Vietnam homegrown Covid-19 vaccine Nanacovax soon approved
The Ministry of Health is asked to minimize administrative procedures that hinder vaccine production and to support businesses as much as possible to solve the most concerning issue.
Made-in-Vietnam Nanocovax Covid-19 vaccine will likely get approval for emergency use at home soon after its three-main phases of clinical trials ensuring the safety and efficacy for about 14,000 adult volunteers.
|Vietnam's President Nguyen Xuan Phuc visits the Nanogen plant on July 20. Photo: Zing|
The move was agreed upon by Vietnamese President Nguyen Xuan Phuc on his working visit to the Nanogen plant in Ho Chi Minh City (HCMC) on July 29.
Phuc asked the Ministry of Health to facilitate the licensing of Nanocovax, a Covid-19 vaccine candidate developed by Nanogen Pharmaceutical Biotechnology JSC (Nanogen).
“Vietnam needs to produce vaccines in the context of a national emergency when the pandemic threatens people’s lives,” he said in his work trip to HCMC, the epicenter of Vietnam.
The development of homegrown Covid-19 vaccines was launched in March 2020 with financial support by the Government, which was then led by Prime Minister Nguyen Xuan Phuc.
Phuc said the production of homegrown vaccines reflects the national self-reliance in health security and ensuring healthcare for the people. It will not only be for domestic consumption but also for export, he emphasized.
The President said he agreed with Prime Minister Pham Minh Chinh to invite the World Health Organization (WHO) representatives to make an appraisal of the vaccine candidate.
Nanocovax vaccine, developed on the protein-based recombinant DNA technology, began phase 1 clinical trials in December 2020 and almost finishes phase 3 clinical trials. In all clinical trials phases, a few of more than 14,000 volunteers had a strong reaction to the vaccine and none died of it.
|Dr. Ho Nhan, CEO of Nanogen. Photo: Zing|
Dr. Ho Nhan, CEO of Nanogen said Nanocovax has proven to be safe and currently neutralized six kinds of viruses, including Delta, Alpha, and Wuhan variants.
Scientific reports on the Nanocovax vaccine are being reviewed by The Lancet, an independent, international weekly general medical journal founded in 1823.
Nhan expected that the Health Ministry within next week would approve Nanocovax for emergency use. The company pledged an unchanged price of VND120,000 (US$5)/dose.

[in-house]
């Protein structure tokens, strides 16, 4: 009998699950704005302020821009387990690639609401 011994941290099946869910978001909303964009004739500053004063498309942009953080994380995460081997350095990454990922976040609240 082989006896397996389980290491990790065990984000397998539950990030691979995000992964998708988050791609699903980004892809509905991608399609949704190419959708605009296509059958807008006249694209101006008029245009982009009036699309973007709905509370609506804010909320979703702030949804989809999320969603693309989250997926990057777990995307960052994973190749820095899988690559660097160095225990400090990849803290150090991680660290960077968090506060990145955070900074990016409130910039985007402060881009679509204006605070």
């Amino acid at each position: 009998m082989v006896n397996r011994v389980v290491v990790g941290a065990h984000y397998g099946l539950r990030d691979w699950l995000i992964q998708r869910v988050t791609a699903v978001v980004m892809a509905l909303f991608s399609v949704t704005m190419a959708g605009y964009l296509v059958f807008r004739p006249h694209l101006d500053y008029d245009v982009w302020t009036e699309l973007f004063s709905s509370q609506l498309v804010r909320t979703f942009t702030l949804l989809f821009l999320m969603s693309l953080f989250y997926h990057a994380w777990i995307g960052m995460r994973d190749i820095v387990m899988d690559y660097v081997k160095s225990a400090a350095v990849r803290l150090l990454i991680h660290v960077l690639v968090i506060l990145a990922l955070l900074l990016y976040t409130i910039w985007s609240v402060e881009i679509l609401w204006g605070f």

To date, the WHO is considering the mixed-use of Nanocovax and other kinds of vaccines. More than 30 countries have signed a memorandum of understanding on technology transfer for Nanocovax.
According to Dr. Nhan, the WHO is evaluating Vietnam-made vaccines for the WHO-led COVAX Facility. Meanwhile, the Vietnamese Ambassador to India Pham Sanh Chau has negotiated with India to transfer Vietnamese vaccine tech to the South Asian country.
Currently, Nanogen is capable of producing more than 10 million doses per month and more than 30 million doses/month from October.
Speaking at the meeting with President Phuc, Deputy Health Minister Nguyen Truong Son said Nanocovax is one of three vaccines produced in Vietnam through recombinant DNA technology and it’s the first put into clinical trials.
He said the Ministry of Health and the Ministry of Science and Technology will consider the approval request after thoroughly checking research documents.
It’s necessary to cut procedures to license the vaccine for emergency use in the face of widespread virus transmission, Son said.
|Prime Minister Pham Minh Chinh (left) and Nanogen's CEO Ho Nhan on June 26. Photo: VGP|
Earlier in late June, Prime Minister Pham Minh Chinh said asked the Ministry of Health to minimize administrative procedures that hinder vaccine production. The ministry needs to support businesses as much as possible to solve the most concerning issue, Chinh noted.
Vietnam is speeding up the inoculation with the doses from both donation and purchase. So far, the country has received around 14 million doses and has administered around 5.5 million doses. The Ministry of Health attributed the country’s low vaccination rate to the global thin supply of vaccines.
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